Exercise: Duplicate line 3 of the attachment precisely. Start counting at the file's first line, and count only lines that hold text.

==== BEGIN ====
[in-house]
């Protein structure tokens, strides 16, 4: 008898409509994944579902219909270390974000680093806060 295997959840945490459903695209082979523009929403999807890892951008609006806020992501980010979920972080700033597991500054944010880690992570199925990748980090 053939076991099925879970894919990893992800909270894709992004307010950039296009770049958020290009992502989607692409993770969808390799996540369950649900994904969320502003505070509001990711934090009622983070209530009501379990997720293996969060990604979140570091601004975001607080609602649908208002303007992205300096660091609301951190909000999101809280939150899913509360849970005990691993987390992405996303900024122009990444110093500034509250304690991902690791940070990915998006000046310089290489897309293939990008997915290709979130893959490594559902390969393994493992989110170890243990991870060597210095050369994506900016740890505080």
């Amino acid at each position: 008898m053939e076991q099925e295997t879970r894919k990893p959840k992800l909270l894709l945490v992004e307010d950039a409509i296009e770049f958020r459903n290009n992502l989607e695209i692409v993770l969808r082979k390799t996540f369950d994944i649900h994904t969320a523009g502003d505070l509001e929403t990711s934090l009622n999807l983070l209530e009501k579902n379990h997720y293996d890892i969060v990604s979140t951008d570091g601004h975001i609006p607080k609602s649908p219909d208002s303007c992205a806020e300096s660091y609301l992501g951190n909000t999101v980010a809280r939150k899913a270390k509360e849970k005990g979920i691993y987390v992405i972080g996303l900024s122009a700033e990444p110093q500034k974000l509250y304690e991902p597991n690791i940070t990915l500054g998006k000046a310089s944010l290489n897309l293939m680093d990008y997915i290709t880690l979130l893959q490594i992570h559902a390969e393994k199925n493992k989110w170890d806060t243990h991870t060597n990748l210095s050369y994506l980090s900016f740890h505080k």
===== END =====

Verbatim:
């Amino acid at each position: 008898m053939e076991q099925e295997t879970r894919k990893p959840k992800l909270l894709l945490v992004e307010d950039a409509i296009e770049f958020r459903n290009n992502l989607e695209i692409v993770l969808r082979k390799t996540f369950d994944i649900h994904t969320a523009g502003d505070l509001e929403t990711s934090l009622n999807l983070l209530e009501k579902n379990h997720y293996d890892i969060v990604s979140t951008d570091g601004h975001i609006p607080k609602s649908p219909d208002s303007c992205a806020e300096s660091y609301l992501g951190n909000t999101v980010a809280r939150k899913a270390k509360e849970k005990g979920i691993y987390v992405i972080g996303l900024s122009a700033e990444p110093q500034k974000l509250y304690e991902p597991n690791i940070t990915l500054g998006k000046a310089s944010l290489n897309l293939m680093d990008y997915i290709t880690l979130l893959q490594i992570h559902a390969e393994k199925n493992k989110w170890d806060t243990h991870t060597n990748l210095s050369y994506l980090s900016f740890h505080k």